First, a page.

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Floridians cope with hurricane's aftermath

Death toll from Charley is 19
Mary Burger looks at her parents' overturned car Monday in Port Charlotte, Florida.
Hurricane Charley's impact on citrus crop will be felt for years.

Floridians dig homes and businesses out of the wreckage.

Amateur video captures the fury of Hurricane Charley.
Those wishing to assist hurricane victims are encouraged to give cash donations. These organizations are recommended by the Federal Emergency Management Agency:
American Red Cross Disaster Relief Fund - (800) HELP-NOW; victims and family can call (866) GET-INFO
Catholic Charities, USA - (800) 919-9338
Salvation Army - (800) SAL-ARMY
United Methodist Committee on Relief - (800) 554-8583
Online: FEMA
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Hurricane Charley
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FORT MYERS, Florida (CNN) -- Floridians struggled with sizzling August heat and lack of basic services Tuesday as they worked for a fifth day to clean up the destruction Hurricane Charley left behind.

The state's latest estimate for the amount of damage caused by the storm is at least $11 billion, a number that is expected to rise as the costs are assessed.

State officials said most of the 19 people whose deaths were blamed on the storm died afterward in traffic accidents or from heart attacks. Some were electrocuted when they drove over downed power lines.

U.S. Health and Human Services Secretary Tommy Thompson said Tuesday he is releasing $11 million in additional aid and other assistance to Florida.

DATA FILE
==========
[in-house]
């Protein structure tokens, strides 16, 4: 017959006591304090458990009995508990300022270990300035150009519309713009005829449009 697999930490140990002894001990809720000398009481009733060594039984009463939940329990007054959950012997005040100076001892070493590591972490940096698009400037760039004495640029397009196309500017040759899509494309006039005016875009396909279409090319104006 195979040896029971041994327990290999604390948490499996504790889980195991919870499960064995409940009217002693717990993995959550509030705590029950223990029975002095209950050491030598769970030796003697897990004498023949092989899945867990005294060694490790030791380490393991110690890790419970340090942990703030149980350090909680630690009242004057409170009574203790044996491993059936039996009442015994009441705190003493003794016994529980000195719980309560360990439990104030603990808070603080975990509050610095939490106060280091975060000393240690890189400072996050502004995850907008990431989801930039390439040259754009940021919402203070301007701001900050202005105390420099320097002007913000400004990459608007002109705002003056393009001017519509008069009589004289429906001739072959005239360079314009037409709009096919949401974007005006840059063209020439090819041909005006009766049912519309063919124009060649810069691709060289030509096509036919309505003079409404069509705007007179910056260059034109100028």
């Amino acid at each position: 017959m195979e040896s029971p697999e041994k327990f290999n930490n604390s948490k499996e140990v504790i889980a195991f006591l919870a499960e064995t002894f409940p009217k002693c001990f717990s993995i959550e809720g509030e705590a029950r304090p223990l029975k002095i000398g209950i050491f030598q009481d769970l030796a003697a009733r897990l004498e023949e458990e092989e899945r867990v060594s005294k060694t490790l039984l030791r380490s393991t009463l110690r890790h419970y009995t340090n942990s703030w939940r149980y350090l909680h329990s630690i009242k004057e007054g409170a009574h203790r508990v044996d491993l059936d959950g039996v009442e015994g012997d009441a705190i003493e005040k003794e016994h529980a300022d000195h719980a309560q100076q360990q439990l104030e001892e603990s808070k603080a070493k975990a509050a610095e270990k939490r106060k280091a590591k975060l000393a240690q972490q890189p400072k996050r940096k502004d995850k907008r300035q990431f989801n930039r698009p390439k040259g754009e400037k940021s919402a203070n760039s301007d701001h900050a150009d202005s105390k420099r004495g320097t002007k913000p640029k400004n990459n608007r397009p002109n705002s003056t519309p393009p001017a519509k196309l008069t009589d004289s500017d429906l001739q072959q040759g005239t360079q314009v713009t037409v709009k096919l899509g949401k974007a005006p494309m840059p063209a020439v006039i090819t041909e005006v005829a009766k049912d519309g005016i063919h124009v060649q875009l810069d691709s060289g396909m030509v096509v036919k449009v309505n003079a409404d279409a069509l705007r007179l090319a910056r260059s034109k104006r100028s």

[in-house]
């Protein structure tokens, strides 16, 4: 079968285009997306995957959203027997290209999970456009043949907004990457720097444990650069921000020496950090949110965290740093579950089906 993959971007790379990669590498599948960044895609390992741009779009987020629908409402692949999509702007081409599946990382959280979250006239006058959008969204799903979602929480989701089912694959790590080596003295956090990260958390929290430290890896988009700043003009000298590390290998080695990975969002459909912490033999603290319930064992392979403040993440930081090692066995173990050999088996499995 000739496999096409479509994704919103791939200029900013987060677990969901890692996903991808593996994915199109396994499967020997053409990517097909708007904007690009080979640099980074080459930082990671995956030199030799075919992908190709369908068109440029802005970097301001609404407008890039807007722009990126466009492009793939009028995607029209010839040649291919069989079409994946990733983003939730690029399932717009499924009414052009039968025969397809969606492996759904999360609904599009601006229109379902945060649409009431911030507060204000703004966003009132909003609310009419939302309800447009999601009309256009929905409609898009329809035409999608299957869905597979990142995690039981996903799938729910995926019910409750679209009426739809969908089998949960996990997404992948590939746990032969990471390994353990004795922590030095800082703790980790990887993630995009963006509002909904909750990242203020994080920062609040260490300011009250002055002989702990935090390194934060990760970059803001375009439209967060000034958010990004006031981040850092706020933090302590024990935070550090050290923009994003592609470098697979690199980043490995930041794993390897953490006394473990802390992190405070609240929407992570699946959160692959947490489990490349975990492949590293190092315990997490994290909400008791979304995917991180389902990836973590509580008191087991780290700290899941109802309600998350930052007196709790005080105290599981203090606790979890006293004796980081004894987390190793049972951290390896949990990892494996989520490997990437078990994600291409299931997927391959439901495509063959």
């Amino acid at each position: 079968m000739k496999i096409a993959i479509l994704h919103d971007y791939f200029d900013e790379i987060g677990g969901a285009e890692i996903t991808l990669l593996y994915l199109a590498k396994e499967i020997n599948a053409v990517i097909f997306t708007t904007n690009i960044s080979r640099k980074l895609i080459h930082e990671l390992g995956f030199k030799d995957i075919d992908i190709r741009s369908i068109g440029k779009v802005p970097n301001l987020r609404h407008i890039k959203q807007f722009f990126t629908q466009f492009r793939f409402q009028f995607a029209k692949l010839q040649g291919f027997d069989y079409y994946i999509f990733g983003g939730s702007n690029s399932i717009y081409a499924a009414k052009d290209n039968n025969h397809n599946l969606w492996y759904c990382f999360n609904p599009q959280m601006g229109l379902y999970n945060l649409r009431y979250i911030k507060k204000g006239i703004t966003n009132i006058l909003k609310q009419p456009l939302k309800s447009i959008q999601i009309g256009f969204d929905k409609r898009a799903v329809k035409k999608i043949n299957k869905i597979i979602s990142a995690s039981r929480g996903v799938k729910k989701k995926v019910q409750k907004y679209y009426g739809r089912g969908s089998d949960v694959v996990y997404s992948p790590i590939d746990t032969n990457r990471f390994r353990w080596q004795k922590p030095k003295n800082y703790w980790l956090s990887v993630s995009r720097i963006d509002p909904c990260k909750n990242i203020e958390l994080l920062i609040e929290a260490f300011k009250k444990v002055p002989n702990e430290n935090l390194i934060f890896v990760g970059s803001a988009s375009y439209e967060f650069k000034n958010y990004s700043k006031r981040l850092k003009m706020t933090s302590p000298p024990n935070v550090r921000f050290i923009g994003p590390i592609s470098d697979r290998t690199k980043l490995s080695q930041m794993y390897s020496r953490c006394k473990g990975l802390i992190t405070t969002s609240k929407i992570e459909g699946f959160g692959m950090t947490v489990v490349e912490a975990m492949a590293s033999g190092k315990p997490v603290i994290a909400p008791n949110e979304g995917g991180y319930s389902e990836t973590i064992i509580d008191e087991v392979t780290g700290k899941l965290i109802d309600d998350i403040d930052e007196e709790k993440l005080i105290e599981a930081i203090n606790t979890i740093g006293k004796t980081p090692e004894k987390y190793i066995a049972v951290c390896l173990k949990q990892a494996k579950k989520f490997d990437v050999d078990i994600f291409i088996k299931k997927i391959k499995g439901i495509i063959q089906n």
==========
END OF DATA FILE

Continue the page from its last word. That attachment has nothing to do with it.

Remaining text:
Thompson said $10 million would be earmarked to Head Start facilities that need repair or new supplies. Another $1 million would go to DeSoto Memorial Hospital in Arcadia and Osceola Regional Medical Center in Kissimmee, and $200,000 would be spent to provide services to senior citizens.

Thompson and Homeland Security Secretary Tom Ridge flew to the state Tuesday morning to view the destruction.

Ridge, whose department includes the Federal Emergency Management Agency, said the visit was intended "to provide some hope and some help and a neighborly hand to help these families in these communities."

"We're going to continue the convoy of food and water, particularly water and ice, over the next several days," Ridge said. "We are working with the state and local communities to determine the debris removal needs and we're prepared to do everything we can to accelerate that process."

Ridge said the Army Corps of Engineers will help remove storm debris.

Despite the damage, Florida Lt. Gov. Toni Jennings said that her state was better prepared for Charley's onslaught than it had been in 1992, when Hurricane Andrew, a Category 5 storm with winds topping 155 mph, crushed the southern tip of the state from east to west.

"Where we are today is about where we were two weeks after Andrew," Jennings said.

Speaking in Punta Gorda, where Charley hit Friday with 145 mph winds, Charlotte County Administrator Bruce Loucks said the area took a hit but was bouncing back.